You may recall Brendan Eich. The cofounder and CEO of Mozilla was dismissed from his company in 2014 when it was discovered that, six years earlier, he had donated $1,000 to California’s Proposition 8 campaign. That ballot initiative, limiting marriage to one man and one woman, passed with a larger percentage of the vote in California than Barack Obama received nationally in 2012. No one who knew Eich accused him of treating his gay coworkers badly—by all accounts he was kind and generous to his colleagues. Nonetheless, having provided modest financial support to a lawful ballot initiative that passed with a majority vote was deemed horrible enough to deprive Eich of his livelihood. Which is one thing.
What is quite another is the manner in which Eich has been treated since. A year after Eich’s firing, for instance, Hampton Catlin, a Silicon Valley programmer who was one of the first to demand Eich’s resignation, took to Twitter to bait Eich:
Hampton @hcatlin Apr 2
It had been a couple weeks since I’d gotten some sort of @BrendanEich related hate mail. How things going over there on your side, Brendan?
@hcatlin You demanded I be “completely removed from any day to day activities at Mozilla” & got your wish. I’m still unemployed. How’re you?
Hampton @hcatlin Apr 2
@BrendanEich married and able to live in the USA! . . . and working together on open source stuff! In like, a loving, happy gay married way!
It’s a small thing, to be sure. But telling. Because it shows that the same-sex marriage movement is interested in a great deal more than just the freedom to form marital unions. It is also interested, quite keenly, in punishing dissenters. But the ambitions of the movement go further than that, even. It’s about revisiting legal notions of freedom of speech and association, constitutional protections for religious freedom, and cultural norms concerning the family. And most Americans are only just realizing that these are the societal compacts that have been pried open for negotiation.
Same-sex marriage supporters see this cascade of changes as necessary for safeguarding progress against retrograde elements in society. People less deeply invested in same-sex marriage might see it as a bait-and-switch. And they would be correct. But this is hardly new. Bait-and-switch has been the modus operandi of the gay rights movement not, perhaps, from the start, but for a good long while.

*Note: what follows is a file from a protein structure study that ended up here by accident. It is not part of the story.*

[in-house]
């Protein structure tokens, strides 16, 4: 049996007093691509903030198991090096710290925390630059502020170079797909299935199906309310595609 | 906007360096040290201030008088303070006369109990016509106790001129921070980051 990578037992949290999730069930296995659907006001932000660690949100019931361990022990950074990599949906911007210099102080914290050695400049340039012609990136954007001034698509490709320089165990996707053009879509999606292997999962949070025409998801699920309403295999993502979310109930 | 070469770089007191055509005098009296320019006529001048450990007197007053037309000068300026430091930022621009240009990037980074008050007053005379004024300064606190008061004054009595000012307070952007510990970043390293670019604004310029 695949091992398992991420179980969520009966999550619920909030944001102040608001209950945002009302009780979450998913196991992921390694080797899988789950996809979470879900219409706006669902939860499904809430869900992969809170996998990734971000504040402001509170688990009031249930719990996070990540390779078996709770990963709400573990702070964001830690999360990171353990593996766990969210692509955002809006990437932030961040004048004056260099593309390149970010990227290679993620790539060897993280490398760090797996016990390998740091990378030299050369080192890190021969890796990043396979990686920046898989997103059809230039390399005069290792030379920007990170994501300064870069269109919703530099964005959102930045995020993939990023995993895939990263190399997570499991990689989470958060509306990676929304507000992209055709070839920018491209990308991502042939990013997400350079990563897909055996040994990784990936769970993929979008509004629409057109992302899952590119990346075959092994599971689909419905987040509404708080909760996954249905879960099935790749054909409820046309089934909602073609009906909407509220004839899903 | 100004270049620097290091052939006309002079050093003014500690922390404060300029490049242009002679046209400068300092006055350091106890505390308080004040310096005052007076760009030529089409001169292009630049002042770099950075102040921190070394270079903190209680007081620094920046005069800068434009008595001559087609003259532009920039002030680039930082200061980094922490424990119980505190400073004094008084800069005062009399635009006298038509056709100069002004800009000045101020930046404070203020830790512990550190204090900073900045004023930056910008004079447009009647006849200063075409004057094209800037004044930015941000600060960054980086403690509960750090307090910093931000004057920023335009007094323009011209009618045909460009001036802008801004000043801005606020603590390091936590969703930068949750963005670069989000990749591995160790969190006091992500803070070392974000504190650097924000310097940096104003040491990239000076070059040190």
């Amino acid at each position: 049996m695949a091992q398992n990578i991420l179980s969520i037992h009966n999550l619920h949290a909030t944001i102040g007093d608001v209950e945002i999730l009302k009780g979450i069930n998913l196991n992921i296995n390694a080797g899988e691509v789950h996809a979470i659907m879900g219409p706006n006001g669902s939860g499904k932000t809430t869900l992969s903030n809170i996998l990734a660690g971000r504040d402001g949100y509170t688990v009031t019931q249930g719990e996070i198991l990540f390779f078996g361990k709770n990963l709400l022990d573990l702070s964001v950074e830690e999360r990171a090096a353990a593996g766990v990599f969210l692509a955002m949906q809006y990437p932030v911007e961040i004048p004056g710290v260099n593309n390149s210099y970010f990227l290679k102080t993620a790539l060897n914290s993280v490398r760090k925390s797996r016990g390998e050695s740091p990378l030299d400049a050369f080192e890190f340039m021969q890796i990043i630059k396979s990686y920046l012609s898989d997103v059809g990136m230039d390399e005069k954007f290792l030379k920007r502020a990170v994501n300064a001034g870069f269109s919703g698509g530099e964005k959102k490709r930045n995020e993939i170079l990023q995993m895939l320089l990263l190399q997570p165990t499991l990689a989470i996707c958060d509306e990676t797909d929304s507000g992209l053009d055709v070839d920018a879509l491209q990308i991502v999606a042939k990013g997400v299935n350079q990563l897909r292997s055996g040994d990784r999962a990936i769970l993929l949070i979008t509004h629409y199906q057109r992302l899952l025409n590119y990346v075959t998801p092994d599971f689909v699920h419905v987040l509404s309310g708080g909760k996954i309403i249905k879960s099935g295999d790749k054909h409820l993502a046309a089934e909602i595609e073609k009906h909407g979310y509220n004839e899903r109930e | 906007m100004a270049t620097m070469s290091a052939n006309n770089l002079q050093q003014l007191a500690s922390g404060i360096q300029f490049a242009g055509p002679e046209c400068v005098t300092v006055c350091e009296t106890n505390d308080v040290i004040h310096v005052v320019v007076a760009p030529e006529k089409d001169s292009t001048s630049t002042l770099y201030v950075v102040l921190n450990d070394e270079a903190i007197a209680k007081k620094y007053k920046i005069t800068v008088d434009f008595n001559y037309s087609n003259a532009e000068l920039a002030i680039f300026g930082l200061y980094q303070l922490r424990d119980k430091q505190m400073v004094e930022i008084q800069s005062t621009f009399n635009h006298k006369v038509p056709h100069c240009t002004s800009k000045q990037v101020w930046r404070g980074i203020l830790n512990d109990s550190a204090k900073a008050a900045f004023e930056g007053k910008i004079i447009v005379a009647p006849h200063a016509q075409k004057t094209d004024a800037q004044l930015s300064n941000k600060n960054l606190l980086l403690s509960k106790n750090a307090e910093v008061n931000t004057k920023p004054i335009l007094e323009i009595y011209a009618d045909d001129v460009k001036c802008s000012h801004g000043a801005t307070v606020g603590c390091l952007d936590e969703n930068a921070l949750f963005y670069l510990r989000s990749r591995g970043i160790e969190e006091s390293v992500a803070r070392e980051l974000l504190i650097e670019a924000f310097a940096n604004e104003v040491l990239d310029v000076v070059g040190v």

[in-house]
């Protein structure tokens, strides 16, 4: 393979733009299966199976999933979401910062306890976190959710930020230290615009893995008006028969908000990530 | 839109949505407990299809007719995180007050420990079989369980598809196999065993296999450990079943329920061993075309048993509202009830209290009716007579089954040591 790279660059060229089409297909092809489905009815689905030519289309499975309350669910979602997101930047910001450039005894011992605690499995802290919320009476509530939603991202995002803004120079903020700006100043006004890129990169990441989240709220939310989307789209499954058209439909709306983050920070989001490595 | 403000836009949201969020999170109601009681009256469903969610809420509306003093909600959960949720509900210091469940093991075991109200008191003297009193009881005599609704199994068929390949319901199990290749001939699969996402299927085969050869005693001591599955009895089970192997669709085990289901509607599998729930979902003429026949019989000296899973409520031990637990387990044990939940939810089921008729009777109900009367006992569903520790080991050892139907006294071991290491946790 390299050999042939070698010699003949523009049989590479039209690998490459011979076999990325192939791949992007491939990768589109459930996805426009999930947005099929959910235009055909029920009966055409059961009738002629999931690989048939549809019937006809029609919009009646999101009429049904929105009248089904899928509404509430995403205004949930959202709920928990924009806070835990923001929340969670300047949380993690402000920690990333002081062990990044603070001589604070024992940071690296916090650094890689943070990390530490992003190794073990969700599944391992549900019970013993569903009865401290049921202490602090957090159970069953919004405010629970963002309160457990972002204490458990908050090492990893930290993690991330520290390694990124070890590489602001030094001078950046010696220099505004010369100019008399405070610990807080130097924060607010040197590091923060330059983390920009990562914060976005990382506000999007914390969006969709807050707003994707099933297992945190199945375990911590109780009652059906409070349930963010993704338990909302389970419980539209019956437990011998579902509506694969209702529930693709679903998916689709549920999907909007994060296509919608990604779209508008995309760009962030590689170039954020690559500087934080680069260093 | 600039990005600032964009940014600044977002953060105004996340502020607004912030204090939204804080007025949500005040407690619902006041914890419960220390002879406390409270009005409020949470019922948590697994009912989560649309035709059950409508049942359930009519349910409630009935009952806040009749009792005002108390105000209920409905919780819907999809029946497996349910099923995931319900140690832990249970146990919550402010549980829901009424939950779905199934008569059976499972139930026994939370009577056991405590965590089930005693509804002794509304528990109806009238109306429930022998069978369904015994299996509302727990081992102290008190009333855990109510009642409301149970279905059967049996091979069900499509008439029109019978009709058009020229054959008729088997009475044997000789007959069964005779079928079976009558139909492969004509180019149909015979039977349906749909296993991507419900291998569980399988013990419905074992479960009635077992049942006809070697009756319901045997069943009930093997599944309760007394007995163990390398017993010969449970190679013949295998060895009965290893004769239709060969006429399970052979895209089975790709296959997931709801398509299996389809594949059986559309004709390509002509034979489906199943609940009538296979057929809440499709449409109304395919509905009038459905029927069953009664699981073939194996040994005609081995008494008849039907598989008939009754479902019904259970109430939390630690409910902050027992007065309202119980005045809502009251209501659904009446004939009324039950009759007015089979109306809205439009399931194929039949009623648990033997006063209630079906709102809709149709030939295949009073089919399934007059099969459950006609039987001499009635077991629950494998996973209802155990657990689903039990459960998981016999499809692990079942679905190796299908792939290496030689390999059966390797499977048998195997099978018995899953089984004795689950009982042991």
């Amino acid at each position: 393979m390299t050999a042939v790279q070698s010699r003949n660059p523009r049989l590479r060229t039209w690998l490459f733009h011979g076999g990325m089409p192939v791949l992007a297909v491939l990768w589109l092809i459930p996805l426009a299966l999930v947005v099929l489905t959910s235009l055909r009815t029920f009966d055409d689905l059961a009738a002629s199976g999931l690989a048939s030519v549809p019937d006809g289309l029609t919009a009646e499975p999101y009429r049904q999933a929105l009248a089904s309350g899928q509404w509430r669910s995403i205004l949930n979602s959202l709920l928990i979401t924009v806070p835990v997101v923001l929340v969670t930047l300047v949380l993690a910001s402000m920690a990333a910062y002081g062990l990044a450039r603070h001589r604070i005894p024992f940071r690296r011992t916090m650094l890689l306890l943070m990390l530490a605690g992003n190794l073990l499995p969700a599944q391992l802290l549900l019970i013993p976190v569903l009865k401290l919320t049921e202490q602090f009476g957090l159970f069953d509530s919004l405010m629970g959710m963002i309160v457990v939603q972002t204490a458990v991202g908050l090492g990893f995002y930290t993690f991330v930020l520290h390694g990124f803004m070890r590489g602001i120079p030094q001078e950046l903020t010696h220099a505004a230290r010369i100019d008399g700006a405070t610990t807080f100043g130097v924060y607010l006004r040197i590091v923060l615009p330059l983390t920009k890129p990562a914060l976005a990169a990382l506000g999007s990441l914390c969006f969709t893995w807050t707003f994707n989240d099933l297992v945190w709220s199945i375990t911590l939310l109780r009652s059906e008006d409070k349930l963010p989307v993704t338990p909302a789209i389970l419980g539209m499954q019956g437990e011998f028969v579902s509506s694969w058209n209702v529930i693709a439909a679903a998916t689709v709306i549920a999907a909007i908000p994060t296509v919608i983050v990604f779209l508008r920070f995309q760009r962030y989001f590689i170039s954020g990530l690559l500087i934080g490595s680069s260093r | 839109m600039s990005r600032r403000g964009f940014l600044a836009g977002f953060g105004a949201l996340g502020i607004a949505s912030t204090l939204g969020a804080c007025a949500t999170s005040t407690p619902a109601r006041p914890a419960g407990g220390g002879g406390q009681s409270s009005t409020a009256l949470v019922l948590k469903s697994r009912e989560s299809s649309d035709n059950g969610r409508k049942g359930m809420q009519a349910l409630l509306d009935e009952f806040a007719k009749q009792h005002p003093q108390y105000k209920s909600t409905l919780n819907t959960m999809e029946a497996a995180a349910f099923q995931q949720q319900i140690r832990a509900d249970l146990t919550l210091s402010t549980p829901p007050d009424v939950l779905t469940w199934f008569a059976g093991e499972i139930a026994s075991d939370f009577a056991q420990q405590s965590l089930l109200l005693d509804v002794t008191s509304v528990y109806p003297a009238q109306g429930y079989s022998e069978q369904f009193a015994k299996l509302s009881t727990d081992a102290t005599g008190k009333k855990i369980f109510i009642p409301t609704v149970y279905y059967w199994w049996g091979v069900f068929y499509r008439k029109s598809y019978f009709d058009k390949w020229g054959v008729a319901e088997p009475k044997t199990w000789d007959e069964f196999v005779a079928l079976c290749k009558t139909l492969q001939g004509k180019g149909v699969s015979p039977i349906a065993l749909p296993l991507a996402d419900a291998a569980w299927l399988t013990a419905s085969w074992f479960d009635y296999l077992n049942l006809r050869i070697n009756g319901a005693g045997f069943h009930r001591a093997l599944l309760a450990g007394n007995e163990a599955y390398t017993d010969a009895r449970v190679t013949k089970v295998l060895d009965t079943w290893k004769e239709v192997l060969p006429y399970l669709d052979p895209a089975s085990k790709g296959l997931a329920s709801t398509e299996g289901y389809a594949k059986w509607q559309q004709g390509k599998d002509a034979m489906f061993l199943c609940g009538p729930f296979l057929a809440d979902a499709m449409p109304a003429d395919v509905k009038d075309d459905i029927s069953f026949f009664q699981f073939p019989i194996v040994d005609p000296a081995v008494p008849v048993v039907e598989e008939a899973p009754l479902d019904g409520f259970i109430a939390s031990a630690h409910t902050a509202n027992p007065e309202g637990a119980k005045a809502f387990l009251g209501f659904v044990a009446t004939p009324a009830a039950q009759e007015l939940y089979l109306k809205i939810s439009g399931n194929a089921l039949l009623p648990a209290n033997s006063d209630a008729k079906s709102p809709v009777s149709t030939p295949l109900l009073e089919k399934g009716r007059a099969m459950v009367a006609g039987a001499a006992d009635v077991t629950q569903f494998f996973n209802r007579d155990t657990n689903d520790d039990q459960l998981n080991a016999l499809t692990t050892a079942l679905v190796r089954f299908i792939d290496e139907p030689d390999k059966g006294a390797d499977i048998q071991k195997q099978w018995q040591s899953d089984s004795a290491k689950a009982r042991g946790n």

It began at the most elementary factual level: How many Americans are gay? For decades, gay-rights activists pushed the line that 1 out of every 10 people is homosexual. This statistic belied all evidence but was necessary in order to imbue the cause with a sense of ubiquity and urgency. The public fell so hard for this propaganda that in 2012 Gallup did a poll asking people what percentage of the country they thought was gay. The responses were amazing. Women and young adults were the most gullible, saying, on average, that they thought 30 percent of the population was gay. The average American thought that 24 percent of the population—one quarter—was gay. Only 4 percent of respondents said they thought homosexuals made up less than 5 percent of the population.
But even 5 percent turns out to be an exaggeration. The best research to date on American sexual preference is a 2014 study from the Centers for Disease Control with a monster sample of 34,557 adults. It found that 96.6 percent of Americans identified as heterosexual, 1.6 percent identified as gay or lesbian, and 0.7 percent as bisexual. The percentage of gays and lesbians isn’t much higher than the percentage of folks who refused to answer the question (1.1 percent).
Then there’s the matter of the roots of homosexuality. Important to the narrative behind the same-sex marriage movement has been the insistence that sexual orientation is genetically determined and not a choice. But now that same-sex marriage is a reality, some activists are admitting that this view might not, strictly speaking, be true. For instance, in the avant-garde webzine n+1, Alexander Borinsky argued that sexuality is a characteristic to be actively constructed by the self. He was making a philosophical argument from the safety of gay marriage’s now-dominant position. Others were less philosophical and more practical. Here, for instance, is how the dancer and writer Brandon Ambrosino tackled the subject in the New Republic in January 2014:
[I]t’s time for the LGBT community to start moving beyond genetic predisposition as a tool for gaining mainstream acceptance of gay rights. . . .